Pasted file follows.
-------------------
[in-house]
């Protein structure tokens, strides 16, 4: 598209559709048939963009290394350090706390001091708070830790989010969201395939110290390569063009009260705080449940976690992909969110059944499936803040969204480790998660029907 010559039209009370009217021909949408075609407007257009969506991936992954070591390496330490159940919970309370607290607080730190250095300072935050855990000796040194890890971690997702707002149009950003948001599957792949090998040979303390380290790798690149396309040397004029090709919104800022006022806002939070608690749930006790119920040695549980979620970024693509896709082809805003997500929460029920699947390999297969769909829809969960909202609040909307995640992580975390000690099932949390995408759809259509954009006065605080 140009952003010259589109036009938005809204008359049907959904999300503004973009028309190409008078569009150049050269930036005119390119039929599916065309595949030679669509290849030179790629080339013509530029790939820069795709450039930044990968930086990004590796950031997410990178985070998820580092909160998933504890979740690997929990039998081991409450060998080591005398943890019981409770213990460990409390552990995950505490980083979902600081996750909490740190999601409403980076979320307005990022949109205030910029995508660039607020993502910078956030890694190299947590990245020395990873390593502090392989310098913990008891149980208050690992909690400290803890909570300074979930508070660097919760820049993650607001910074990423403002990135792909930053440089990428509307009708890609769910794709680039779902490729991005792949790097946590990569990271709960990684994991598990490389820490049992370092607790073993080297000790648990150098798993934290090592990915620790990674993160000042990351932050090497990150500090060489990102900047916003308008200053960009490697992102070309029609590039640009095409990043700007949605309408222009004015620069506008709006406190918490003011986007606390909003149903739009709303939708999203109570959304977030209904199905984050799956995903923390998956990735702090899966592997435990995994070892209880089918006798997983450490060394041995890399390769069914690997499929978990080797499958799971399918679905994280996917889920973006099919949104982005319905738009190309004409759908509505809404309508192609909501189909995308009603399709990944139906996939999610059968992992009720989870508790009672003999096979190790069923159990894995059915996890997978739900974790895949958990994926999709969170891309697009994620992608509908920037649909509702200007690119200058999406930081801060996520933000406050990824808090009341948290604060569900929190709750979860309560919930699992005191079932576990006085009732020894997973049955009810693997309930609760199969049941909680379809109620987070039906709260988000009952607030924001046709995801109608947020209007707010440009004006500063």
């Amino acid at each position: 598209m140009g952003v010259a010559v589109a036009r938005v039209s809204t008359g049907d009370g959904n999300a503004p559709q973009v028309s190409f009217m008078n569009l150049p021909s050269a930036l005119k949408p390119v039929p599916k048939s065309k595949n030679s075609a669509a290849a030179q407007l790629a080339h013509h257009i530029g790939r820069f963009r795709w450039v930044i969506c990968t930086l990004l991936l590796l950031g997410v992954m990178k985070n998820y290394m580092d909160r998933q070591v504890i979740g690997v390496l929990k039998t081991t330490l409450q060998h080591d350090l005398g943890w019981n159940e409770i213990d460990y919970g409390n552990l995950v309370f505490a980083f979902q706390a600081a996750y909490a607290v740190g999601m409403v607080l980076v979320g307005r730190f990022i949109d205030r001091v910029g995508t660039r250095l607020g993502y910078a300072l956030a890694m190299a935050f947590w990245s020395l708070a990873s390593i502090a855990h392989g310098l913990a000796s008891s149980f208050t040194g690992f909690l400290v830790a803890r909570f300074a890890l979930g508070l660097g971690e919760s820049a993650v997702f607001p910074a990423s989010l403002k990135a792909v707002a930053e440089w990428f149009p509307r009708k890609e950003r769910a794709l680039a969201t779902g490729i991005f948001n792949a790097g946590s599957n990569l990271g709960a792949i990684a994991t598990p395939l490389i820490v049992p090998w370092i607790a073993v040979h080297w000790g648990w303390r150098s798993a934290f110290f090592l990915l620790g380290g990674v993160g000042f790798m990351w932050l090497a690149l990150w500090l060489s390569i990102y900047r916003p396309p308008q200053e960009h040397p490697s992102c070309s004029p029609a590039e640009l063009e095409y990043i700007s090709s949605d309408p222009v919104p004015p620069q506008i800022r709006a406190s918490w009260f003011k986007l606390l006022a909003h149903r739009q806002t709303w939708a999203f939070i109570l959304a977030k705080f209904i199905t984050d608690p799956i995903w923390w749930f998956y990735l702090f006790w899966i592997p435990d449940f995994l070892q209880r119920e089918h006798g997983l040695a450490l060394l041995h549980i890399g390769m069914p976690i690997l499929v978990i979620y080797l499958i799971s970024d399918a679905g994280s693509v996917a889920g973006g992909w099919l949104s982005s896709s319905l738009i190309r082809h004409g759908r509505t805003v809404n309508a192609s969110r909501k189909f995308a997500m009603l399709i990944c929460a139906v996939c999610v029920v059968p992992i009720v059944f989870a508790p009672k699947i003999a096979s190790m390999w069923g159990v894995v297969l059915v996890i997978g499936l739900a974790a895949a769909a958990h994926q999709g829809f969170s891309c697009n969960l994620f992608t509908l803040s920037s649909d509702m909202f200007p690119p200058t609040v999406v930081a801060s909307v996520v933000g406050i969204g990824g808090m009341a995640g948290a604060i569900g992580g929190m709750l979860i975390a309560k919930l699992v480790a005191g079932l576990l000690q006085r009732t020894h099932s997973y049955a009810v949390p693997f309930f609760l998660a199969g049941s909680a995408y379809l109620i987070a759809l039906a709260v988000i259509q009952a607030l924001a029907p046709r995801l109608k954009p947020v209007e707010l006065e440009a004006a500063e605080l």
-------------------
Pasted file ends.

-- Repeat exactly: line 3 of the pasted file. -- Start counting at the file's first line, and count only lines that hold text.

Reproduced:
């Amino acid at each position: 598209m140009g952003v010259a010559v589109a036009r938005v039209s809204t008359g049907d009370g959904n999300a503004p559709q973009v028309s190409f009217m008078n569009l150049p021909s050269a930036l005119k949408p390119v039929p599916k048939s065309k595949n030679s075609a669509a290849a030179q407007l790629a080339h013509h257009i530029g790939r820069f963009r795709w450039v930044i969506c990968t930086l990004l991936l590796l950031g997410v992954m990178k985070n998820y290394m580092d909160r998933q070591v504890i979740g690997v390496l929990k039998t081991t330490l409450q060998h080591d350090l005398g943890w019981n159940e409770i213990d460990y919970g409390n552990l995950v309370f505490a980083f979902q706390a600081a996750y909490a607290v740190g999601m409403v607080l980076v979320g307005r730190f990022i949109d205030r001091v910029g995508t660039r250095l607020g993502y910078a300072l956030a890694m190299a935050f947590w990245s020395l708070a990873s390593i502090a855990h392989g310098l913990a000796s008891s149980f208050t040194g690992f909690l400290v830790a803890r909570f300074a890890l979930g508070l660097g971690e919760s820049a993650v997702f607001p910074a990423s989010l403002k990135a792909v707002a930053e440089w990428f149009p509307r009708k890609e950003r769910a794709l680039a969201t779902g490729i991005f948001n792949a790097g946590s599957n990569l990271g709960a792949i990684a994991t598990p395939l490389i820490v049992p090998w370092i607790a073993v040979h080297w000790g648990w303390r150098s798993a934290f110290f090592l990915l620790g380290g990674v993160g000042f790798m990351w932050l090497a690149l990150w500090l060489s390569i990102y900047r916003p396309p308008q200053e960009h040397p490697s992102c070309s004029p029609a590039e640009l063009e095409y990043i700007s090709s949605d309408p222009v919104p004015p620069q506008i800022r709006a406190s918490w009260f003011k986007l606390l006022a909003h149903r739009q806002t709303w939708a999203f939070i109570l959304a977030k705080f209904i199905t984050d608690p799956i995903w923390w749930f998956y990735l702090f006790w899966i592997p435990d449940f995994l070892q209880r119920e089918h006798g997983l040695a450490l060394l041995h549980i890399g390769m069914p976690i690997l499929v978990i979620y080797l499958i799971s970024d399918a679905g994280s693509v996917a889920g973006g992909w099919l949104s982005s896709s319905l738009i190309r082809h004409g759908r509505t805003v809404n309508a192609s969110r909501k189909f995308a997500m009603l399709i990944c929460a139906v996939c999610v029920v059968p992992i009720v059944f989870a508790p009672k699947i003999a096979s190790m390999w069923g159990v894995v297969l059915v996890i997978g499936l739900a974790a895949a769909a958990h994926q999709g829809f969170s891309c697009n969960l994620f992608t509908l803040s920037s649909d509702m909202f200007p690119p200058t609040v999406v930081a801060s909307v996520v933000g406050i969204g990824g808090m009341a995640g948290a604060i569900g992580g929190m709750l979860i975390a309560k919930l699992v480790a005191g079932l576990l000690q006085r009732t020894h099932s997973y049955a009810v949390p693997f309930f609760l998660a199969g049941s909680a995408y379809l109620i987070a759809l039906a709260v988000i259509q009952a607030l924001a029907p046709r995801l109608k954009p947020v209007e707010l006065e440009a004006a500063e605080l």